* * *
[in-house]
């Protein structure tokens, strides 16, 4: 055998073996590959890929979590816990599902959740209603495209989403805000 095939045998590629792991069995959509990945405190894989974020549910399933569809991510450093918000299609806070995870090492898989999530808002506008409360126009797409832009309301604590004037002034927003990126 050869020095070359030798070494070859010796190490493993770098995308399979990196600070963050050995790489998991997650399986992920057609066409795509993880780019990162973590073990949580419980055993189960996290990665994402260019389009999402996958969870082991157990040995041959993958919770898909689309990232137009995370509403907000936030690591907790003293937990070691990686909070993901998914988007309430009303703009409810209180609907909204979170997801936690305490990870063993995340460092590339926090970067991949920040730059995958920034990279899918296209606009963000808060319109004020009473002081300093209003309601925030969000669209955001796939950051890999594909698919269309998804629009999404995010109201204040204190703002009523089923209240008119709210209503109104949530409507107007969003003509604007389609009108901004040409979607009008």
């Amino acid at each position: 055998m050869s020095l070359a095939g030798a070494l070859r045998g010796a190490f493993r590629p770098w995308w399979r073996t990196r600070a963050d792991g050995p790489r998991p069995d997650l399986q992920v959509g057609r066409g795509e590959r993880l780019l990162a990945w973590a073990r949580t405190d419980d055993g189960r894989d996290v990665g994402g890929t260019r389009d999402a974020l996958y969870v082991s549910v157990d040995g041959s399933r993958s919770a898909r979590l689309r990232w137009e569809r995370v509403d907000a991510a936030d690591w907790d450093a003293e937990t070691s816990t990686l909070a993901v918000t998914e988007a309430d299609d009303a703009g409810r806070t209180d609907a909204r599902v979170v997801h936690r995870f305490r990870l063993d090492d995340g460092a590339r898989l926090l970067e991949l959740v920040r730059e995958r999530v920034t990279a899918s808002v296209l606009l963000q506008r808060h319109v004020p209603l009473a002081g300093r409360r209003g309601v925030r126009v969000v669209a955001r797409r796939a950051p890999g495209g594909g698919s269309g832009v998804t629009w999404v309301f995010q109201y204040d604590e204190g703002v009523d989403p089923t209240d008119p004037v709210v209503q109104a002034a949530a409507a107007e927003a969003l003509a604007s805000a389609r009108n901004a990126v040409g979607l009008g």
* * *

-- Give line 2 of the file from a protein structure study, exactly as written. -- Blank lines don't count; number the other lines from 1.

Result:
């Protein structure tokens, strides 16, 4: 055998073996590959890929979590816990599902959740209603495209989403805000 095939045998590629792991069995959509990945405190894989974020549910399933569809991510450093918000299609806070995870090492898989999530808002506008409360126009797409832009309301604590004037002034927003990126 050869020095070359030798070494070859010796190490493993770098995308399979990196600070963050050995790489998991997650399986992920057609066409795509993880780019990162973590073990949580419980055993189960996290990665994402260019389009999402996958969870082991157990040995041959993958919770898909689309990232137009995370509403907000936030690591907790003293937990070691990686909070993901998914988007309430009303703009409810209180609907909204979170997801936690305490990870063993995340460092590339926090970067991949920040730059995958920034990279899918296209606009963000808060319109004020009473002081300093209003309601925030969000669209955001796939950051890999594909698919269309998804629009999404995010109201204040204190703002009523089923209240008119709210209503109104949530409507107007969003003509604007389609009108901004040409979607009008």